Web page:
Minolta AF 135mm F2.8 A-mount lens review by QuietOC
|QuietOC#25509 date: Feb-27-2016|
flare control: 3
|ownership:||I own this lens|
|compared to:||Sony FE 85 F1.8|
Tamron SP 85 F1.8 USD
Canon EF 85 F1.8 USM
Minolta MD 85 F2
Sony 85 F2.8 SAM
Tamron SP 90 F2.5 Macro
Canon EF 100 F2 USM
Minolta MC 100 F2.5
Minolta AF 100 F2.8 Soft Focus
Minolta AF 100 F2.8 Macro RS & D
Cosina 100 F3.5 Macro
Sony 135 T4.5 STF
Canon EF 135 F2.8 Softfocus
Vivitar 135 F2.8 Close Focusing
Minolta MD 135 F3.5
|price paid:||156 USD (used)|
|positive:||Compact and solid|
Little focus breathing
Flat focus plane
Minor lateral CA
Nice smooth rendering
Generous 1/3 turn focus throw
Common 55 mm filter size
Easy to service
Heavy Axial CA
Small circular hood
Minimum flare control
Tiny, recessed, plastic focus ring
Reduced focal length with close focus
|comment:||Purchased and used five copies of this lens. The first was a beautiful looking early edition with crossed XX's. This lens is about the same size and weight as the Tamron SP 60 F2 Macro. It is much smaller than the older Vivitar Close Focus or the STF. On APS-C it acts like a 200 mm f/4 lens on full-frame. This was tied as the second cheapest Minolta AF lens when originally released in 1985. The original retail price was $140--the same as the 28 F2.8 and $35 cheaper than the 35-70 f/4. It now often sells for much more than those lenses. "JAPAN"|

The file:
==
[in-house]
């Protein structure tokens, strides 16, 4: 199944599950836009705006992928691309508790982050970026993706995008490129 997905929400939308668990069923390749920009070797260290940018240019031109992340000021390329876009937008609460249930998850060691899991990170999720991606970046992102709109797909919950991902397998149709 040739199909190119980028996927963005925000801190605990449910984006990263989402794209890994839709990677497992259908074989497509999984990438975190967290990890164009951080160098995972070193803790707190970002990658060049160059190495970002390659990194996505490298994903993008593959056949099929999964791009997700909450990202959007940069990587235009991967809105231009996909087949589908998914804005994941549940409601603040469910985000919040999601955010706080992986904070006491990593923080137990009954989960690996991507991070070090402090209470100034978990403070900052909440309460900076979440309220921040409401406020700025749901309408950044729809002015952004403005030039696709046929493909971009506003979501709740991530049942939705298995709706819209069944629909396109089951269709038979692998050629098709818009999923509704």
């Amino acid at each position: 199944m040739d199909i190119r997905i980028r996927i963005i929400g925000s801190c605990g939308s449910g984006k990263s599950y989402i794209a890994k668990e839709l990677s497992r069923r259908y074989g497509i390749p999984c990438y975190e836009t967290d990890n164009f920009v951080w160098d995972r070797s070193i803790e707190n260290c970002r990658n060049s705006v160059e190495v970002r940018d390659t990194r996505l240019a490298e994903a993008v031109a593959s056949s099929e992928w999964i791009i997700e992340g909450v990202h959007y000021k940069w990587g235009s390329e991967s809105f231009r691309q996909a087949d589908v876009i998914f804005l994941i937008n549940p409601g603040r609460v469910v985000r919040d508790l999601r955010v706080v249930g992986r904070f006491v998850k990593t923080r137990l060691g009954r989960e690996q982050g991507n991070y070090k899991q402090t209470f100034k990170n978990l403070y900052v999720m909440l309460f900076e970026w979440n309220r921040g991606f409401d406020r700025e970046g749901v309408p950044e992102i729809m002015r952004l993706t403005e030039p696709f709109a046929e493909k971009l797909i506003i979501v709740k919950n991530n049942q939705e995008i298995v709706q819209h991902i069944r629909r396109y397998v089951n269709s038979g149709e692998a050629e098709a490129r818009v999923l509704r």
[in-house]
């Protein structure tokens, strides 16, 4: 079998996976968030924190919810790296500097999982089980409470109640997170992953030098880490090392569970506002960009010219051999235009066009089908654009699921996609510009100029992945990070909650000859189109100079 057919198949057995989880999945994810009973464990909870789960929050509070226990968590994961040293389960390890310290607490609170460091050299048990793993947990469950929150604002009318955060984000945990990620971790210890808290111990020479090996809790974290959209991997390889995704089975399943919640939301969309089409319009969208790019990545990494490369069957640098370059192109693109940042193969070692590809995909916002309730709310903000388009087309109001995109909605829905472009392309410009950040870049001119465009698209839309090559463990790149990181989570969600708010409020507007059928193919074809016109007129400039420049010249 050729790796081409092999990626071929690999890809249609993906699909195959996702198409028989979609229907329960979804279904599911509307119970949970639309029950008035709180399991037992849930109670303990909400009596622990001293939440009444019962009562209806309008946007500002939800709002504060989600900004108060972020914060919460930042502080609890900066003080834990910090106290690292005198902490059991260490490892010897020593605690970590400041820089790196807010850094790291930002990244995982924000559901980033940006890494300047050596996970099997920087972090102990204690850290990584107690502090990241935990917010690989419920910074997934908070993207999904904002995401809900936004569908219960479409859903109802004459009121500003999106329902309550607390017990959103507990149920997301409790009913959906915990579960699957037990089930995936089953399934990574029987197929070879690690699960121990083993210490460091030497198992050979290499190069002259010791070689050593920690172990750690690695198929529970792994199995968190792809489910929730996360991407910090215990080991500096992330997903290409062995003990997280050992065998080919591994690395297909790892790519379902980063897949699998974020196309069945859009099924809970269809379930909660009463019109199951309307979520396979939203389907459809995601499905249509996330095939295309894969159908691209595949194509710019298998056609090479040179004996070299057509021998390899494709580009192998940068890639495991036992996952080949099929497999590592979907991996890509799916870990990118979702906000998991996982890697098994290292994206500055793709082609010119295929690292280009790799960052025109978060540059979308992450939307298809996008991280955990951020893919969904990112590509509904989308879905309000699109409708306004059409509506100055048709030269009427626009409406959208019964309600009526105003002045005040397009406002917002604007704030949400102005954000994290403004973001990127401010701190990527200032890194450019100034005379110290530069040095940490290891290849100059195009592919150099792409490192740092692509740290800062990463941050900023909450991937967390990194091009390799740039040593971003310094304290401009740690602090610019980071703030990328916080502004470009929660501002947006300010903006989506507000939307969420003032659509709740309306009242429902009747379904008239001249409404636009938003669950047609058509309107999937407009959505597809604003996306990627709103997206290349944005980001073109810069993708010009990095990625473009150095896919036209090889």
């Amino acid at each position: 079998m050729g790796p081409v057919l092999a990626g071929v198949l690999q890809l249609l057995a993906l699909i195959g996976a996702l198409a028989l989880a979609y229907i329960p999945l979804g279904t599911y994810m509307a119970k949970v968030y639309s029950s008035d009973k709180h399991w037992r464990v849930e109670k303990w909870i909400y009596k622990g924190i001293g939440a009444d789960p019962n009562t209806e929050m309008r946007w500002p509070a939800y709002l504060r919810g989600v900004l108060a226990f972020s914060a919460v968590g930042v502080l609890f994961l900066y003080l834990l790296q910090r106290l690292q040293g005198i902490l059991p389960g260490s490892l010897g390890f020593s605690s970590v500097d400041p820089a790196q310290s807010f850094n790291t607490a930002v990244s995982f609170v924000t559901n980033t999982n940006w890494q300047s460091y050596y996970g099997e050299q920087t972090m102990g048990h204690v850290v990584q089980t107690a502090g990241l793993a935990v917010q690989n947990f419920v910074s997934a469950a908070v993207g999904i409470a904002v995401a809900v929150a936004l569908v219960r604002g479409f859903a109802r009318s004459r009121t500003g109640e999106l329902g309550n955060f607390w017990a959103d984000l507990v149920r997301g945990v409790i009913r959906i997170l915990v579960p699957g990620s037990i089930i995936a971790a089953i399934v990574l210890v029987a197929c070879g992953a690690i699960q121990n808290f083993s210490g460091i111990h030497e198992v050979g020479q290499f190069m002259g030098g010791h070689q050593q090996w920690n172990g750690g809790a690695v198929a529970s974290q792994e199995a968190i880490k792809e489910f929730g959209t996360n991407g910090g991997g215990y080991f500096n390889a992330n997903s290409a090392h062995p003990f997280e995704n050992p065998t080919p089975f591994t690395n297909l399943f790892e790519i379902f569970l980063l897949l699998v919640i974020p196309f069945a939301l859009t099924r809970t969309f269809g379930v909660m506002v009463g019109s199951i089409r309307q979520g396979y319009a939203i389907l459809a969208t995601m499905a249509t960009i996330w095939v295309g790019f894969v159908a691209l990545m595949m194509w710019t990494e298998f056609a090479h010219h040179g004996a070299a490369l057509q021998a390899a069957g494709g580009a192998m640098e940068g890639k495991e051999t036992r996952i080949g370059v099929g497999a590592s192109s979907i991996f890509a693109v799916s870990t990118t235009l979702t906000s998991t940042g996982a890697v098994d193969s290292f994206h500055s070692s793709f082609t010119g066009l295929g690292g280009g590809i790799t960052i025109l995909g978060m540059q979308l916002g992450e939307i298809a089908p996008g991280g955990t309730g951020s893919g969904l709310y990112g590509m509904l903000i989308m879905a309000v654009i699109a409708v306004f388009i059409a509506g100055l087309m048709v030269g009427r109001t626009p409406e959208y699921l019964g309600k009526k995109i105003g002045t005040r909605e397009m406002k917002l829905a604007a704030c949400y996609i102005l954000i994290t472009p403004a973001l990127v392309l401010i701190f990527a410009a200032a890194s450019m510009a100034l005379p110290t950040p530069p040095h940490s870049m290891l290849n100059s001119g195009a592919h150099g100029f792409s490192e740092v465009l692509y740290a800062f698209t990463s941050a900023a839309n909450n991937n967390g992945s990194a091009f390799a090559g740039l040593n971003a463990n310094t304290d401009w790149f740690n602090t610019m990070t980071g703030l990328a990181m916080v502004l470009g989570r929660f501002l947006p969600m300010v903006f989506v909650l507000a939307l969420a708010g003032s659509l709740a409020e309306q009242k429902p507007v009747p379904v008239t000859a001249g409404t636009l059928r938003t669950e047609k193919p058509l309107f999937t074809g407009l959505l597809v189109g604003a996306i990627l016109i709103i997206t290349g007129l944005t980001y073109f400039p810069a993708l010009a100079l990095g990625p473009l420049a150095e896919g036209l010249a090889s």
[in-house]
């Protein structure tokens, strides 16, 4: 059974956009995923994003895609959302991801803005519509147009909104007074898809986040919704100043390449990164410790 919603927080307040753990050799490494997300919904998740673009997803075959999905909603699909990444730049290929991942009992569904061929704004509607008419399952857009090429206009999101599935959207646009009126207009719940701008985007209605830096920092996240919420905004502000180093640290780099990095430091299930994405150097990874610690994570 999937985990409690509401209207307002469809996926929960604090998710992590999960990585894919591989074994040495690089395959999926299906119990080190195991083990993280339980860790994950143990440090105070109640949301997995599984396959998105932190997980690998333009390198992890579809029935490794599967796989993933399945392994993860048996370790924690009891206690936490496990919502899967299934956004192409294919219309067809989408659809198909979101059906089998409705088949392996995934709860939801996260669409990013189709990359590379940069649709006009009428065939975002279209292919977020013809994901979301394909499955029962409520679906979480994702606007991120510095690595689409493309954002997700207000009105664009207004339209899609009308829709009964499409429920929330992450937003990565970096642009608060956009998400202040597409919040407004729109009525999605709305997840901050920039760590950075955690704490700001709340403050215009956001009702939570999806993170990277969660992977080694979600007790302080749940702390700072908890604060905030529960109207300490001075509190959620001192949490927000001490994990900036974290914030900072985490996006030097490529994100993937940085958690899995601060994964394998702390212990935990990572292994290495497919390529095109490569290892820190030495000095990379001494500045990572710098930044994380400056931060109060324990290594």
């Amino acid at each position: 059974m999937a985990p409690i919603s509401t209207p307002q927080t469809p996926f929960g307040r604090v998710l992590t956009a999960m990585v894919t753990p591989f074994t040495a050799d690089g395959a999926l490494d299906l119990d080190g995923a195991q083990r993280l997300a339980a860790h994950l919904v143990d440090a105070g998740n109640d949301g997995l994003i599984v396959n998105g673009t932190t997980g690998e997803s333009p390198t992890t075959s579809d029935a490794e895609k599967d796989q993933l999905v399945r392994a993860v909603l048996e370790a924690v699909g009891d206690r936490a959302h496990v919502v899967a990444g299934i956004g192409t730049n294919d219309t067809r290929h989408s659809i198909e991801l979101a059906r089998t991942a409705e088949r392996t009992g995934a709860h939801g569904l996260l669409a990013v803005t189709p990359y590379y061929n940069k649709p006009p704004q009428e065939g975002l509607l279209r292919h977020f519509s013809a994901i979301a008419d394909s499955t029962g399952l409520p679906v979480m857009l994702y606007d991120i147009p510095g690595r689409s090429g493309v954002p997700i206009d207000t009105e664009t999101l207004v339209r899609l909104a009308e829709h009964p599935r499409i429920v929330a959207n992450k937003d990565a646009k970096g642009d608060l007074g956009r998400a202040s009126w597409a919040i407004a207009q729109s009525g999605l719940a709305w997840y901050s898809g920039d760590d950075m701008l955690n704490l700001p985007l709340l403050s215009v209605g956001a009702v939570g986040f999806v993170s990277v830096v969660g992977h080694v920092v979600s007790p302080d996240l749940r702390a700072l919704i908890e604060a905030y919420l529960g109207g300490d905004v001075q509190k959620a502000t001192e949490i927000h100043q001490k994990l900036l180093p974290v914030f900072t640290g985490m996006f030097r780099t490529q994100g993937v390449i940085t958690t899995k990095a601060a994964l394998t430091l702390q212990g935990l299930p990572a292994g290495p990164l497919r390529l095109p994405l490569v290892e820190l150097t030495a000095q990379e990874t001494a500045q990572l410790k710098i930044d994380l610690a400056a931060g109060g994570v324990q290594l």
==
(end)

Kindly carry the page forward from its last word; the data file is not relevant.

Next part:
During my initial testing of the first copy many of the manually-focused, tripod/delayed timer pictures were blurred in the center, but occasionally one in a sequence was sharp. After a thorough dis-assembly and cleaning the lens seems to be more consistent. It may have been a slightly sticky aperture causing the blur. The second copy is much sharper at least as sharp as the 55-300 though with much less CA control. It does have better CA control than the MD 135mm F3.5 at the same aperture setting.
This the first lens I have had that shows very little change in field-of-view while focusing. At close focus it acts much longer than the end of the internal focus zooms like the 18-135 SAM and 28-135. The angle-of-view is a bit wider than the unit focus MD 135mm F3.5.
The built-in plastic hood is rather undersized and doesn't lock into place like the one on the Minolta AF 50 F1.7 RS.
The second performs well enough wide-open to consider it superior to the best zooms. The heavy axial CA can still be a problem. A modern design with similar specifications would be a nice alternative to the larger, faster 135 mm offerings.
Test chart comparison with 11 inexpensive zoom lenses.